Wulff was born in Hamburg in 1962, grew up in Switzerland and studied directing at the Film Academy in Vienna. For the Many is his third documentary feature film, following Into the World (2009) about a maternity clinic and Like the Others (2015) focused on a child and youth psychiatric ward. All of these films are in the tradition of direct cinema, a form of documentary film that emerged in North America in the 1950s.

Using as small a team as possible and using mobile, unobtrusive technology, the film crew seeks to fade into the background, making it possible to capture reality through pure observation. Since the filmmakers do not provoke situations and refrain from intervening in events, such productions take a correspondingly long time. For the Many had 55 shooting days and was filmed between September 2019 and October 2021.

Due to this labour-intensive method, Wulff was able to observe the Vienna Chamber of Labour over a long period, but nevertheless the end product remains superficial. In the first half of the film a succession of workers provide moving insight into their everyday lives, while in the second half the functionaries of the Chamber of Labour increasingly dominate and seek to gloss over their own activities.

Through its seemingly neutral approach, the film remains at the level of observation. It provides mere impressions and leaves untouched the role of the Chamber of Labour as an institutionalised mediator between the opposed interests of companies and workers under capitalism.

In a statement, Wulff explains why he made the film about the Chamber of Labour in this manner: “I became aware of the Chamber of Labour at a time I recall as very oppressive in socio-political terms. It was the years 2018-19, when the ÖVP [Austrian People’s Party] and FPÖ [Freedom Party] formed a governing coalition in Austria: an alliance of a radicalised conservative ÖVP [led by Sebastian Kurz] and an extreme right FPÖ. … In my opinion the only perceptible opposition came from civil society and in political reality from the trade unions—and more precisely from the Chamber of Labour.”

This, however, is far from the truth. As early as 2016, the president of the ÖGB trade union federation, Erich Foglar, declared that the social democratic SPÖ “cannot rule out government cooperation with the FPÖ from the outset.” Foglar also clearly positioned himself against immigration, which had resulted, he claimed, in “less and less control over the labour market.”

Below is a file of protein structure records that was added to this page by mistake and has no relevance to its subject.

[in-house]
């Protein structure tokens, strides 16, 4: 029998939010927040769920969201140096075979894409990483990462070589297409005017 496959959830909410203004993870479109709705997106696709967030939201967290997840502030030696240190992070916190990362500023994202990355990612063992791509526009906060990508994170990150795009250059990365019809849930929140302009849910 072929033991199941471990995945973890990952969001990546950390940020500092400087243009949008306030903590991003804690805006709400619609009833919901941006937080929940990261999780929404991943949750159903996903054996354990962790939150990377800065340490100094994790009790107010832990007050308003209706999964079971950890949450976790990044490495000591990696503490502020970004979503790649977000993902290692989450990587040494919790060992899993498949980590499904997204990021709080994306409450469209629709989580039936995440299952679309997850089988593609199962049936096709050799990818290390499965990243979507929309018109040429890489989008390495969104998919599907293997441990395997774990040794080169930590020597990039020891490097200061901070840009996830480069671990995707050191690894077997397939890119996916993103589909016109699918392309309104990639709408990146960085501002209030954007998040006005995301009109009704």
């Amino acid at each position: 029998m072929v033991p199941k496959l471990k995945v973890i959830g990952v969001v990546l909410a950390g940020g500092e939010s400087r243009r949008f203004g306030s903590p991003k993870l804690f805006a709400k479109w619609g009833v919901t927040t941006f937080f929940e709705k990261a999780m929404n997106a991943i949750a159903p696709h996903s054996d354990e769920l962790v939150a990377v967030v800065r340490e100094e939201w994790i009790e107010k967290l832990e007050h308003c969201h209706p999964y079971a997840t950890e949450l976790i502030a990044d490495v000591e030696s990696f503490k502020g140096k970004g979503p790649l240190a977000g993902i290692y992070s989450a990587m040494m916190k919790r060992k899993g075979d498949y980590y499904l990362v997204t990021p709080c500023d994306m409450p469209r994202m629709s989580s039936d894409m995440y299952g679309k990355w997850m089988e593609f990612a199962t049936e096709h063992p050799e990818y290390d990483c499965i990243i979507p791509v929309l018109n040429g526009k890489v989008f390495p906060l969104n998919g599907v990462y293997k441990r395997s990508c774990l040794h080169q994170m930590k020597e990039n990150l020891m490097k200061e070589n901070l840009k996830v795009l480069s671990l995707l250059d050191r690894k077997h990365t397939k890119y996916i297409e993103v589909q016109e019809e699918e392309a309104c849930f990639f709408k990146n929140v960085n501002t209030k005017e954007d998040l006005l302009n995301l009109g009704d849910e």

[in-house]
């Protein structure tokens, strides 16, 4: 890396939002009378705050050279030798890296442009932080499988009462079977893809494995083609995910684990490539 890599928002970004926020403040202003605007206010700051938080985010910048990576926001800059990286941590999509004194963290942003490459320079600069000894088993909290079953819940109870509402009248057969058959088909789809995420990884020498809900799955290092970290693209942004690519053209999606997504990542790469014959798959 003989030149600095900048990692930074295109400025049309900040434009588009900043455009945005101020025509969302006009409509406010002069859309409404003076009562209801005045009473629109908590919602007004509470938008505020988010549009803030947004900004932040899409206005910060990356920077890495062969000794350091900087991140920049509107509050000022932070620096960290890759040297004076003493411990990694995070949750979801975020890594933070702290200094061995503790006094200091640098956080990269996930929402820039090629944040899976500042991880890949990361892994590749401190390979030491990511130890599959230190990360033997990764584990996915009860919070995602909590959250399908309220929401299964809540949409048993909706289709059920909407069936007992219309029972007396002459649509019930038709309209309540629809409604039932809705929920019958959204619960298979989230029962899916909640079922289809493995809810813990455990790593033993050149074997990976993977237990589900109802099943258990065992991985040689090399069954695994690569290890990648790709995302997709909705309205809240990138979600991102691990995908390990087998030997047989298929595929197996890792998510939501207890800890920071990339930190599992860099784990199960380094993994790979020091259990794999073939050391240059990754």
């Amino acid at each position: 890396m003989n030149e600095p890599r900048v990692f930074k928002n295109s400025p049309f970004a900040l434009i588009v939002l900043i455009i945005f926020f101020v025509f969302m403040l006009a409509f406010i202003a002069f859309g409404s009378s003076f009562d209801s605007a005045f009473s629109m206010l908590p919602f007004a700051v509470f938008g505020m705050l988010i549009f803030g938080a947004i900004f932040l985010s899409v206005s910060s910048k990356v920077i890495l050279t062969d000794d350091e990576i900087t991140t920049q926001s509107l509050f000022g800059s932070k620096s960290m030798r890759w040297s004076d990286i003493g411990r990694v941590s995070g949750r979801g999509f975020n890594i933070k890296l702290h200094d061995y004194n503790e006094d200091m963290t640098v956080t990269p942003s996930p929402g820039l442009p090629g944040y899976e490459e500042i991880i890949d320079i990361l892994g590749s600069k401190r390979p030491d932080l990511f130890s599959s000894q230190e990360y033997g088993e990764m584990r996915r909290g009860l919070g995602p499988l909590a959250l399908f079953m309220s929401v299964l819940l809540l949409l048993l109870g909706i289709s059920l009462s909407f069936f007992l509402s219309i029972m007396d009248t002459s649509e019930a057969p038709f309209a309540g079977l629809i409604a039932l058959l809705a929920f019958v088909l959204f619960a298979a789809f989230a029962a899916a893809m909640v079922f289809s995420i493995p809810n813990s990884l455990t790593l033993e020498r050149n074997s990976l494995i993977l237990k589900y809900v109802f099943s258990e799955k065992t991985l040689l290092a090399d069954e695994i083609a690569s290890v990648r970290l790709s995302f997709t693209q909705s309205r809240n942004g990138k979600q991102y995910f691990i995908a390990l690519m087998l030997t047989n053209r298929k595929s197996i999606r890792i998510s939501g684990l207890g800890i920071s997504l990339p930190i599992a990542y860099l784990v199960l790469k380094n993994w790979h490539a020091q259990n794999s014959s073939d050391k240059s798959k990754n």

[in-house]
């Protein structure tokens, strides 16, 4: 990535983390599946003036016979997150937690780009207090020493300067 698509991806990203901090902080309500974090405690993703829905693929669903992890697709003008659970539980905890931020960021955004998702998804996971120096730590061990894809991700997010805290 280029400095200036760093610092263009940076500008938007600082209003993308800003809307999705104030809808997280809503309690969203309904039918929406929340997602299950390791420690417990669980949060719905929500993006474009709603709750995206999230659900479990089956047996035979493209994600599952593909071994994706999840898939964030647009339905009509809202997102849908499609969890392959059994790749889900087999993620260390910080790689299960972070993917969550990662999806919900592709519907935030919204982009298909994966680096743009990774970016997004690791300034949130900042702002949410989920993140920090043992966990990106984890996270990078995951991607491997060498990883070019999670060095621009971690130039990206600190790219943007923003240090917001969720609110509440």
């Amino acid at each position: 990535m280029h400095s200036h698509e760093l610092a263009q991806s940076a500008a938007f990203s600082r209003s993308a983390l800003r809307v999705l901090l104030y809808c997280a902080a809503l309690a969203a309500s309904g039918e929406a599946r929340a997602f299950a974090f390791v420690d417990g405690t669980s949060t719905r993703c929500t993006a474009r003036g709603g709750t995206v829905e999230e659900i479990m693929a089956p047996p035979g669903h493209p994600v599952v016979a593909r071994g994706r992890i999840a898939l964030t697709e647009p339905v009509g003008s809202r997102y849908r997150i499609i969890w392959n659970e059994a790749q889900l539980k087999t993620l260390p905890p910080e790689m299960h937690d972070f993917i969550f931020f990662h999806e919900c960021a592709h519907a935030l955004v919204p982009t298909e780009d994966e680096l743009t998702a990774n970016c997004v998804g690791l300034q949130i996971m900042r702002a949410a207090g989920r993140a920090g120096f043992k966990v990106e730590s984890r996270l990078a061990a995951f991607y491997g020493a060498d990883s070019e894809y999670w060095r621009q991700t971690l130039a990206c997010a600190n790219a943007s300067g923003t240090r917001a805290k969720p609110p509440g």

The Austrian unions did not and do not form an opposition “in political reality” but, in fact, are part of the general political shift to the right. In January 2018, the ÖGB explicitly refused to back protests against the government. The news magazine Profil commented: “Also in the Chamber of Labour and the trade unions, contact is maintained with FPÖ functionaries.”

Ultimately, Wulff’s “confrontation with reality” ends up whitewashing reality. Neither the trade unions nor the Chamber of Labour are bulwarks against the danger of fascism, nor against the increasingly aggressive attacks on workers by the ruling elite.

In its 100 years of existence, the Chamber of Labour has pursued one aim above all—the suppression of the class struggle and the prevention of a revolutionary development, based on a policy of corporatism with big business and bourgeois governments.

In Austria, violent strikes developed in the wake of the 1917 Russian Revolution, with the spontaneous emergence of factory committees and councils. When the revolt began to spill over into the military—most notably with the famed sailors’ uprising in the Adriatic port of Cattaro (today: Kotor, Montenegro) in February 1918—the Social Democratic leadership of the Vienna Workers’ Council organised the ending of the strikes. In the spring of 1919, the situation radicalised again, parallel to the proclamation of the Hungarian and Munich soviet republics. Revolutionary workers besieged the parliament in Vienna on April 17 and set it on fire. The government led by the Social Democrat Karl Renner moved immediately to suppress the workers’ revolt.

Even prior to World War I, the SDAPÖ explicitly advocated the theory of Austro-Marxism elaborated by Otto Bauer, according to which workers could not come to power through class struggle but only on the basis of parliamentary majorities. After the war, the SDAPÖ enmeshed the working class, as Leon Trotsky once put it, “in its net of political, trade union, municipal, cultural and sporting organisations” aimed at pacifying workers and securing capitalist rule.

In the period of Austro fascism from 1933-34 onwards, the Dollfuss government, with the help of some leading officials, used the workers’ chambers to control the working class and eventually paved the way for their dissolution after the annexation of Austria by Nazi Germany. The workers’ chambers were revived after the Second World War and once again played their traditional role of paralysing the working class.

In light of the current global crisis of world capitalism, glaring levels of inequality, war and dictatorship, there is no longer any room for social concessions and organisations that act, as the Vienna Chamber of Labour describes itself, as “economic stabilisers.”

In order to fight the shift to the right and the massive attacks on living standards, jobs and democratic rights, workers need new, independent organisations fighting for an end to the profit system all over the world.